And he won Mitt Romney's vote in the 1992 Massachusetts presidential primary.
"This land, this water, this air, this planet, this rain, this is our legacy to our young, yet the Reagan-Bush years have been a time of cynical avoidance of one environmental issue after another -- acid rain, energy conservation, depletion of the ozone layer, global warming and uncontrolled world population," Tsongas, a former U.S. senator from Massachusetts, said when he announced his presidential campaign in April 1991.
"Journey with me to a true commitment to our environment," he asked would-be supporters.
That October at the National Press Club, Tsongas argued that Bush's pandering to the "right wing" risked environmental Armageddon.
"You just cannot keep on growing the population in this world and not expect Armageddon to take place," Tsongas said.
"And this is where a George Bush, I think, is cynical to a degree that is not appreciated," said Tsongas. "George Bush goes from Planned Parenthood to anti-choice to placate the Republican right wing. Not only does that result in millions of American women having their rights taken away from them, potentially when Roe v. Wade is struck down, but it also means that under Reagan-Bush that our mandate to the international agencies is to pull back on population. So it means that you have this ever-expanding world population with a finite resource base in the world."
"I think that is morally reprehensible," said Tsongas. "So I believe that controlling world population is the No. 1 environmental issue."
In late January 1992, at a forum sponsored by Jesse Jackson's Rainbow Coalition, Tsongas accused Bush of having no "core" -- as evidence by his reversal on abortion.
"And for George Bush to go from Planned Parenthood to anti-choice, that's quite a journey, folks. People who have cores can't walk that," said Tsongas. "And it's not only that it affects millions of women in this country, but in the world. The lack of population control means that there's no environment that is sustainable in this earth."
"I will tell you very strongly the No. 1 environmental issue I'm going to push for when I'm president is population control around this world so we can turn to later generations and say something except, 'Sorry, folks,'" Tsongas vowed.
Two months later, Romney cast his vote for Tsongas.
That Massachusetts primary was a landslide in both parties. Bush beat Pat Buchanan (who I served as research and issues director that year) 66 percent to 28 percent. Among Democrats, native son Tsongas took 66 percent to then-former California Gov. Jerry Brown's 15 percent and Arkansas Gov. Bill Clinton's 11 percent.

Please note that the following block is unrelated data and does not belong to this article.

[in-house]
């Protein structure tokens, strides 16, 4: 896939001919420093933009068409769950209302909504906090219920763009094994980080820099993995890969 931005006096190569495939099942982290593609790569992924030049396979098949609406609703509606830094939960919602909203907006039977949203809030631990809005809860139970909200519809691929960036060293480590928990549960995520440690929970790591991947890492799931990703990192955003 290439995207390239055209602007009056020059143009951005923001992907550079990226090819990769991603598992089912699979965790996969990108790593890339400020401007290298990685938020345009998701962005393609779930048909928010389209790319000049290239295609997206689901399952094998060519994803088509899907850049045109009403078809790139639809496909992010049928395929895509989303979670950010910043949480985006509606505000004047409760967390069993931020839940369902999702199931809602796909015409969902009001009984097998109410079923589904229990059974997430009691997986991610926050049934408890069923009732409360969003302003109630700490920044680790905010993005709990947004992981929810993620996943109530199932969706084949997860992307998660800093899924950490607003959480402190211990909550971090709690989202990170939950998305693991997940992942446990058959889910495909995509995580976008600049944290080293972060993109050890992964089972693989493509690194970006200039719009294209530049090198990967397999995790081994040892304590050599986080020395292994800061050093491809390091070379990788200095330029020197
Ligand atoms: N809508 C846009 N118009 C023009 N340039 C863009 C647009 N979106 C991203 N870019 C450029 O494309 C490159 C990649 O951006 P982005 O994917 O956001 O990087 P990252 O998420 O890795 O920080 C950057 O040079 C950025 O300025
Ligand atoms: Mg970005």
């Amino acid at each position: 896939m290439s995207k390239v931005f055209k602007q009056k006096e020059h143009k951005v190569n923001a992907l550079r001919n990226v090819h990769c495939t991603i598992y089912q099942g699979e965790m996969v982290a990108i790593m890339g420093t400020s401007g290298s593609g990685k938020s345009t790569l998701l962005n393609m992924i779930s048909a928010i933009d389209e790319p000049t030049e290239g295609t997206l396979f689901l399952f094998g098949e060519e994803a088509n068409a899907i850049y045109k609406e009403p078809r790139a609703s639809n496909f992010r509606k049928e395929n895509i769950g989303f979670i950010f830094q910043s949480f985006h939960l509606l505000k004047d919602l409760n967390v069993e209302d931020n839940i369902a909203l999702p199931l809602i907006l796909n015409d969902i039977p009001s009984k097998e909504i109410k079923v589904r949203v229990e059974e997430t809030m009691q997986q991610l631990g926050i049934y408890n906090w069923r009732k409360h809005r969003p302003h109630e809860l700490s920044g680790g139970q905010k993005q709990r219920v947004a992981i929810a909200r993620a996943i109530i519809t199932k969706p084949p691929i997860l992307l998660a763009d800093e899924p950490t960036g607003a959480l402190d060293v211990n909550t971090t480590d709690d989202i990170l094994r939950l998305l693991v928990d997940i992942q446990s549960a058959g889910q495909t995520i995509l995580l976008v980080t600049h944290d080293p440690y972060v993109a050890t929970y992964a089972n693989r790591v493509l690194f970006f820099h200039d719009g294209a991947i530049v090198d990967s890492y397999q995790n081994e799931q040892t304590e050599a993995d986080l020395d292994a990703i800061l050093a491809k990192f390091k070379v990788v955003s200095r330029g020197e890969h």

Two years later, when he announced he would seek the Republican Senate nomination to challenge Ted Kennedy, Romney told the Boston Globe about his vote for Tsongas.
"Romney confirmed he voted for former U.S. Sen. Paul Tsongas in the state's 1992 Democratic presidential primary, saying he did so both because Tsongas was from Massachusetts and because he favored his ideas over those of Bill Clinton," the Globe reported on Feb. 4, 1994. "He added he had been sure the GOP would renominate George Bush, for whom he voted in the fall election."
Romney's vote for Tsongas came up again in a profile the Globe published Aug. 7, 1994.
"Like his father, he wasn't a strong party man," the Globe said. "He had been a registered independent all his life. He still was, as he pondered the Kennedy challenge. He had even voted for Paul Tsongas in the 1992 Massachusetts Democratic presidential primary."
When the Los Angeles Times mentioned the Tsongas vote in a profile published Oct. 7, 1994, it did so in the context of Romney's wife pointing out that Romney had considered running for the Senate as an independent.
"When Romney decided to run, Republicans exchanged quizzical looks: 'We didn't know a single Republican when we jumped in in December,' his wife, Ann, says," the Times reported.
"As a registered independent, Romney had voted in the Democratic presidential primary in 1992 to support Paul E. Tsongas (though he backed George Bush in the general election, he says)," the Times reported. "He briefly considered running for the Senate seat as an independent, as well, his wife says, before rejecting the idea as impractical."
Thirteen years later, when Romney was seeking the 2008 Republican presidential nomination, he appeared on ABC's "This Week With George Stephanopoulos." Stephanopoulos asked him about the Tsongas vote.
Now, Romney said he did it because he wanted the Democrats to nominate the weakest candidate.
"When there was no real contest in the Republican primary, I'd vote in the Democrat primary, vote for the person who I thought would be the weakest opponent for Republican," Romney said.
"I'm a Republican and have been through my life," Romney said. "I was with Young Republicans when I was in college back at Stanford. But a registered independent, so I could vote in either primary."
And that is the core of his explanation.